The Chinese city supported this process of group formation and integration in a variety of ways. Late imperial cities were already relatively well organized within particular trades and communities of sojourners, examination candidates, and
In the absence of movement toward representative government, democracy— in the sense of election of officers and rule of law—made greater headway within nongovernmental bodies than in the juridical and political space that lay between state and society. Chambers of commerce reinforced established guild practices of holding meetings and elections in ways that made both chambers and member guilds more democratic. The wave of chamber of commerce building in the last years of the Qing and the first decade of the Republic was followed by the reorganization of guilds in many cities along chamber lines. Byrna Goodman has shown how tongxianghui in Shanghai were subject to these same kinds of procedural innovations. In Beijing, the practice of rotating leadership positions among the elders of a native-place organization gave way to the election of presidents or boards of directors. In some cases, the government seems to have mandated democratization as a means of opening up autonomous and opaque institutions to government regulation and monitoring. Democratic practice—real enough, if judged by fights for control of local unions and chambers, and assertions of rights to vote for leaders and decide matters of collective importance— coexisted with encroaching state surveillance and continuing paternal hierarchies.
The conservative, order-keeping stance often taken by local organizations like chambers of commerce and other professional associations was a frustrating fact of urban political life for municipal reformers and political agitators alike. Though chambers finally supported and helped finance the 1911 revolution, the initial impulse of the organized merchant community had been moderate rather than revolutionary. During the first years of the Yuan Shikai presidency, chambers typically sided with government as a force of order against the political demands of revolutionary agitators. As Yu Heping concludes in his study of the many progressive and innovative features of chambers of commerce in the late Qing and early Republic, the paramount goal of merchant elites was order. "No matter what kind of government, what kind of doctrine, what kind of party, [merchants] only wanted to maintain social order." Anything else was liable to be seen as "a bad system, bad government, and even the enemy, the ‘party of disorder.’" In the aftermath of the turbulent May Thirtieth Movement, a left-wing observer of the Nanjing urban scene made the following analysis: "The bourgeoisie have organized their power in three forms: the chamber of commerce, the satin [trade] association, and [other] local societies. These latter include an agricultural society,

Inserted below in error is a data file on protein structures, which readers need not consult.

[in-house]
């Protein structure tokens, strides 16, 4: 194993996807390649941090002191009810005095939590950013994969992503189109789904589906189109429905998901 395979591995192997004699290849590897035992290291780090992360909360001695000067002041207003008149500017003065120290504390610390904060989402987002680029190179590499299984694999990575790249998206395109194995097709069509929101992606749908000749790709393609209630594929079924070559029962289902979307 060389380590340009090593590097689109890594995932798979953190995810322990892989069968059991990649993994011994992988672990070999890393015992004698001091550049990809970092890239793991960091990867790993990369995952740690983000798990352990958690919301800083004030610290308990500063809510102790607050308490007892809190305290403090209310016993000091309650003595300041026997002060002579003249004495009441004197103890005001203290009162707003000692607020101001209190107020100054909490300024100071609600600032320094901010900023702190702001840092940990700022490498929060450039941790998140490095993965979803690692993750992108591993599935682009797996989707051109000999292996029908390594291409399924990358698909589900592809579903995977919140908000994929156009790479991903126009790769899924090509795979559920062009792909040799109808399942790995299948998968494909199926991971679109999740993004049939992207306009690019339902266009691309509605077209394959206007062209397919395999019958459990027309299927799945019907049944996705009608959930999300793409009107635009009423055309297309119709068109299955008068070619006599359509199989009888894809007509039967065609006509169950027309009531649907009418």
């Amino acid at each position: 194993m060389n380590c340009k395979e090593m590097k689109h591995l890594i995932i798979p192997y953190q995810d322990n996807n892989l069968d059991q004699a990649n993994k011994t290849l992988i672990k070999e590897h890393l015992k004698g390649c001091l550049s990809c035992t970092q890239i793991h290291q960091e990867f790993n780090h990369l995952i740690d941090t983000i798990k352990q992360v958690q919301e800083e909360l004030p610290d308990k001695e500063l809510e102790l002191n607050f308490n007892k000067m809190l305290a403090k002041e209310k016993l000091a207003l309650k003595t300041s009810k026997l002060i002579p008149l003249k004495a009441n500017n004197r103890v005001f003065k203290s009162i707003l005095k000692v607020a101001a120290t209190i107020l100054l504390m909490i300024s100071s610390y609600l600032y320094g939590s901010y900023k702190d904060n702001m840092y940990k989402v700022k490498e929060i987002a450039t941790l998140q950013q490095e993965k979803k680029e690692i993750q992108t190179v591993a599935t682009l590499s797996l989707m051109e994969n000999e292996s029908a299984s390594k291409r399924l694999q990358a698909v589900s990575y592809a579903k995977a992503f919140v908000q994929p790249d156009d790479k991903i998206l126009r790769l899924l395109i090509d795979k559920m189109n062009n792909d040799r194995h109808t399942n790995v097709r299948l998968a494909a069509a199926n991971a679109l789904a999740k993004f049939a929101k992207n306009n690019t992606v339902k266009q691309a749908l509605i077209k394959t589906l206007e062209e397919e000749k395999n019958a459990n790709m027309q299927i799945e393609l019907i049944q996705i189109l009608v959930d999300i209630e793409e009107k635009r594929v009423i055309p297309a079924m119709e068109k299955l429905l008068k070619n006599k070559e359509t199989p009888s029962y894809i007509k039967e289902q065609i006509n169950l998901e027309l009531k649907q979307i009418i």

In order to act effectively, officials either tried to ignore local notables like chamber of commerce leaders or selectively co-opt them. Activist municipal officials, like Mayor Wu Tiecheng of Shanghai in the early 1930s, succeeded best when they constructed a narrow base of support for their policies among social and economic elites they shared political and native-place connections with. Such tactics of Chinese municipal officials resembled those of U.S. mayors in the early stages of urban renewal in the 1950s who handpicked compliant citizens' action commissions to mobilize public support without disturbing their control of the reform agenda. For example, Mayor Wu's appointed municipal council of 1932 was weighted to include fellow Cantonese and bankers from Zhejiang and Jiangxu who were politically reliable. Later, this council was broadened by the addition of selected educators, journalists, and labor union leaders willing to cooperate with the government (and in a few cases oppose government initiatives on a narrow range of issues). The way the Shanghai municipal council functioned was clearly at odds with the democratic promise embedded in many political reform proposals from 1909 on. However, by working the practice of consultation into the council's operations, the minimum expectations of a narrow range of local elites could be met as they "contributed their opinions on municipal matters" to the government. In cases where elites managed to retain their prestige and broad influence over urban society, such consultations could be binding in ways that suggest that the underdevelopment of democracy was partially offset by the mediating efforts of local notables. Kristin Stapleton cites Chengdu's "Five Elders and Seven Sages" (wulao qixian) as examples of late Qing degree holders who remained "arbiters of the public good" into the 1940s.
These two tendencies—administrative absolutism and elite mediation—helped set the stage for the urban reaction to Japanese occupation. After the initial phase of brutal assault, including the terror bombing of Shanghai and the Nanjing massacre, Japanese authorities settled in for a general program of development and order keeping. In north China, in fact, "the overall distribution of productive capacity, the urban character, the communications situation, and the regional economic